3.68 (284 ratings by Goodreads)
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On a promontory jutting out into the Atlantic wind stands the home run by Brother Benedict, where boys are taught a little of God and a lot of fear. To Michael Lamb,one of the brothers, the regime is without hope, and when he inherits a small legacy he runs away, taking a 12-year-old boy with more

Product details

  • Paperback | 160 pages
  • 127 x 195.58 x 17.78mm | 113.4g
  • Penguin Books Ltd
  • London, United Kingdom
  • New edition
  • 0140108114
  • 9780140108118

Review Text

Until its last few chapters, which go askew with stagey portent, Irish writer MacLaverty's first novel has a slippery ambiguity of motive that is pretty interesting. Michael Lamb (who has been "Brother Sebastian" - a teaching brother in a home for wayward Irish boys - until his own father dies) escapes the school with a twelve-year-old student named Owen in tow. Battered, a chronic truant, an occasional bed-wetter, and, most crucially, an epileptic, Owen is the frail, consonant "lamb" whom Michael finds need to tend. On money willed to him, Michael takes Owen off to London: they hide - since to the rest of the world their flight is a kidnapping - and Michael's love for the thin, seized, disadvantaged boy grows in depth but also futility. This futility, an attraction to the void, is what prompts the ecstatic-perverse liebestod of the end; and it seriously mars the book. But until then, MacLaverty's now-you-see-it, now-you-don't of Michael's real feelings is delicate and involving. An interesting debut. (Kirkus Reviews)show more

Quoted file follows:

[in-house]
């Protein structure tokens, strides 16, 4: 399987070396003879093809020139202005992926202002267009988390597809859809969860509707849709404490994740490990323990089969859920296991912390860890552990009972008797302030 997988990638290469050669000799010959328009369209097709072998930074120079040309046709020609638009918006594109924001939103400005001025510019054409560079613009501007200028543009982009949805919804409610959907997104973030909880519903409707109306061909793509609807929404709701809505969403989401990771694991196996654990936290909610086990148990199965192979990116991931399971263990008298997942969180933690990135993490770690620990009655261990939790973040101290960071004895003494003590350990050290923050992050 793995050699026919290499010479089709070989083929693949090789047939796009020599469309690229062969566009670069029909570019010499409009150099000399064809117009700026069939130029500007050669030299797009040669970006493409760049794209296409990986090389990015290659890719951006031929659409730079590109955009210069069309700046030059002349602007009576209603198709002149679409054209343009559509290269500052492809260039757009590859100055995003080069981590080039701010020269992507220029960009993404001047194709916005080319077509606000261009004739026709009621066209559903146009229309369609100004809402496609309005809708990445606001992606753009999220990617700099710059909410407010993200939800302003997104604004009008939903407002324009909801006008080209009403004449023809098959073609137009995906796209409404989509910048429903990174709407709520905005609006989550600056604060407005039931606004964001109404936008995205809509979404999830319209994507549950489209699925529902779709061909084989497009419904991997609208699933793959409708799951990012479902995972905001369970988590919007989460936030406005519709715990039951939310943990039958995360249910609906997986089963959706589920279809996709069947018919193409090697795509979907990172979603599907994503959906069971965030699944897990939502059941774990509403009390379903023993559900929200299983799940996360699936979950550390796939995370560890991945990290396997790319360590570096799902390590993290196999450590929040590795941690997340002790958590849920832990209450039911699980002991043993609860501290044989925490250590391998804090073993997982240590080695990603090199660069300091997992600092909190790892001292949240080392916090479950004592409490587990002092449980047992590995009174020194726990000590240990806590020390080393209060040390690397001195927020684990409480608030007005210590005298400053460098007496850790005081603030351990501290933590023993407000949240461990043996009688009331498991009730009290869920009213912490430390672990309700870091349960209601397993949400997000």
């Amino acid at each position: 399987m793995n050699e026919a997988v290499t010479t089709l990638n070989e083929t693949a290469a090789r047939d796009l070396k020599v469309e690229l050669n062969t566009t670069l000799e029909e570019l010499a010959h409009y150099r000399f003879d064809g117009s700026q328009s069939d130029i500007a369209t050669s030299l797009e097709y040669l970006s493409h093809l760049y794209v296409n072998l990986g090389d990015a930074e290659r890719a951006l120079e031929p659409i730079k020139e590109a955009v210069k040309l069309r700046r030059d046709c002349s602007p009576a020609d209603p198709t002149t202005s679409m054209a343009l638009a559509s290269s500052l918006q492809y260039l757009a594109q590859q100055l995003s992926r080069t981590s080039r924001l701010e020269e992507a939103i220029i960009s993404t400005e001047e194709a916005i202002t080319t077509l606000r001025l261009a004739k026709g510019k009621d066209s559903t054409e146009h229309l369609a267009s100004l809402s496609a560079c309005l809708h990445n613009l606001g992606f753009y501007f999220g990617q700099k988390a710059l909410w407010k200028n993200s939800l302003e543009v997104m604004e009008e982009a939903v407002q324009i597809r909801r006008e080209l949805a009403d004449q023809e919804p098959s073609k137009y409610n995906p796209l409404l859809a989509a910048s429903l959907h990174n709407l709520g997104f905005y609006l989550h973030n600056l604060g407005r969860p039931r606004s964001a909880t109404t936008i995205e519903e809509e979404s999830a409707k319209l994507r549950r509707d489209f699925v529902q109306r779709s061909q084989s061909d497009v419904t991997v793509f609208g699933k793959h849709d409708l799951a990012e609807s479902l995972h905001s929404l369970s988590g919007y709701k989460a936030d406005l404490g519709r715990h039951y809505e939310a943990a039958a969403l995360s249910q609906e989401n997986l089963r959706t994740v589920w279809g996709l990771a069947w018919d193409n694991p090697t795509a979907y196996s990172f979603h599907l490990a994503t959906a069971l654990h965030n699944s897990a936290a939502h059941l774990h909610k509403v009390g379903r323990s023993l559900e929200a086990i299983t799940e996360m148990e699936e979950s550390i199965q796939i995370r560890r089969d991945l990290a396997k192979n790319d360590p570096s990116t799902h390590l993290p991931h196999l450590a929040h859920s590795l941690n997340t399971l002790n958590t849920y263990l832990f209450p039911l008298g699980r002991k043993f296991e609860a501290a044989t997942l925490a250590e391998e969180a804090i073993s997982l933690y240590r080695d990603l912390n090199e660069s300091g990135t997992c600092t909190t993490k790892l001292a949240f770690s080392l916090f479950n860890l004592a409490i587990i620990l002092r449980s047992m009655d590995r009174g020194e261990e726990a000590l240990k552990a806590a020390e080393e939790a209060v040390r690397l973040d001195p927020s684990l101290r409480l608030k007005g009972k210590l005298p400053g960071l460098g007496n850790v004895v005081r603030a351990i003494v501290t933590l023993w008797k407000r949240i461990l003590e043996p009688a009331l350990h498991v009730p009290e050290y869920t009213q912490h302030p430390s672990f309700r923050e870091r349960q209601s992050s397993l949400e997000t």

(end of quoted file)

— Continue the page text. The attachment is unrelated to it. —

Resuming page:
Rating details

284 ratings
3.68 out of 5 stars
5 18% (50)
4 43% (123)
3 31% (89)
2 5% (15)
1 2% (7)
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